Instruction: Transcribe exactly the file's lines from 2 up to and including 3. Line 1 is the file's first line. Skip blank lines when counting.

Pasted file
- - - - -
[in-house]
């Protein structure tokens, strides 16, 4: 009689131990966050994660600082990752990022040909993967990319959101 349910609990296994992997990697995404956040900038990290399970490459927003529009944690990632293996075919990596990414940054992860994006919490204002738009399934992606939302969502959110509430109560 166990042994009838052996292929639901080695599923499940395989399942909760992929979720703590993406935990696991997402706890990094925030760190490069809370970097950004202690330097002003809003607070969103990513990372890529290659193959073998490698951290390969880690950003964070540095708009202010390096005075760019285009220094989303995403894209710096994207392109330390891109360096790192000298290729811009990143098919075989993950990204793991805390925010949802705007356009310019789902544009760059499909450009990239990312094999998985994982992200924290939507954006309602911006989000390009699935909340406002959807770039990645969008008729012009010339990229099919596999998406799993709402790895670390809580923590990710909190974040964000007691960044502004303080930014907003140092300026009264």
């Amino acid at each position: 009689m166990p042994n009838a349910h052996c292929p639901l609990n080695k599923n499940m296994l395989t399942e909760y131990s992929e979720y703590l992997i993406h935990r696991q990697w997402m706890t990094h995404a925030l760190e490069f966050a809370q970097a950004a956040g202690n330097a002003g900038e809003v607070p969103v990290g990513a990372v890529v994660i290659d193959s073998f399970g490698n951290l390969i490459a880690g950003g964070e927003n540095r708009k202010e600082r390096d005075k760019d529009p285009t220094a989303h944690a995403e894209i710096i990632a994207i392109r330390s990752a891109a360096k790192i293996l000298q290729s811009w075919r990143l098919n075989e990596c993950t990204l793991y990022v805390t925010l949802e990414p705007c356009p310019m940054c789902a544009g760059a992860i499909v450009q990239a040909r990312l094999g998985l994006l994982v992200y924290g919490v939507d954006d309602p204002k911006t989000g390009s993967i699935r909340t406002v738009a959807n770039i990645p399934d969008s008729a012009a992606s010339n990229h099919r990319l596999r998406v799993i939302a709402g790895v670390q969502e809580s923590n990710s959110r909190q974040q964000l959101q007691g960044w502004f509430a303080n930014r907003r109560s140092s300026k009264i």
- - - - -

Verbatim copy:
């Protein structure tokens, strides 16, 4: 009689131990966050994660600082990752990022040909993967990319959101 349910609990296994992997990697995404956040900038990290399970490459927003529009944690990632293996075919990596990414940054992860994006919490204002738009399934992606939302969502959110509430109560 166990042994009838052996292929639901080695599923499940395989399942909760992929979720703590993406935990696991997402706890990094925030760190490069809370970097950004202690330097002003809003607070969103990513990372890529290659193959073998490698951290390969880690950003964070540095708009202010390096005075760019285009220094989303995403894209710096994207392109330390891109360096790192000298290729811009990143098919075989993950990204793991805390925010949802705007356009310019789902544009760059499909450009990239990312094999998985994982992200924290939507954006309602911006989000390009699935909340406002959807770039990645969008008729012009010339990229099919596999998406799993709402790895670390809580923590990710909190974040964000007691960044502004303080930014907003140092300026009264």
């Amino acid at each position: 009689m166990p042994n009838a349910h052996c292929p639901l609990n080695k599923n499940m296994l395989t399942e909760y131990s992929e979720y703590l992997i993406h935990r696991q990697w997402m706890t990094h995404a925030l760190e490069f966050a809370q970097a950004a956040g202690n330097a002003g900038e809003v607070p969103v990290g990513a990372v890529v994660i290659d193959s073998f399970g490698n951290l390969i490459a880690g950003g964070e927003n540095r708009k202010e600082r390096d005075k760019d529009p285009t220094a989303h944690a995403e894209i710096i990632a994207i392109r330390s990752a891109a360096k790192i293996l000298q290729s811009w075919r990143l098919n075989e990596c993950t990204l793991y990022v805390t925010l949802e990414p705007c356009p310019m940054c789902a544009g760059a992860i499909v450009q990239a040909r990312l094999g998985l994006l994982v992200y924290g919490v939507d954006d309602p204002k911006t989000g390009s993967i699935r909340t406002v738009a959807n770039i990645p399934d969008s008729a012009a992606s010339n990229h099919r990319l596999r998406v799993i939302a709402g790895v670390q969502e809580s923590n990710s959110r909190q974040q964000l959101q007691g960044w502004f509430a303080n930014r907003r109560s140092s300026k009264i």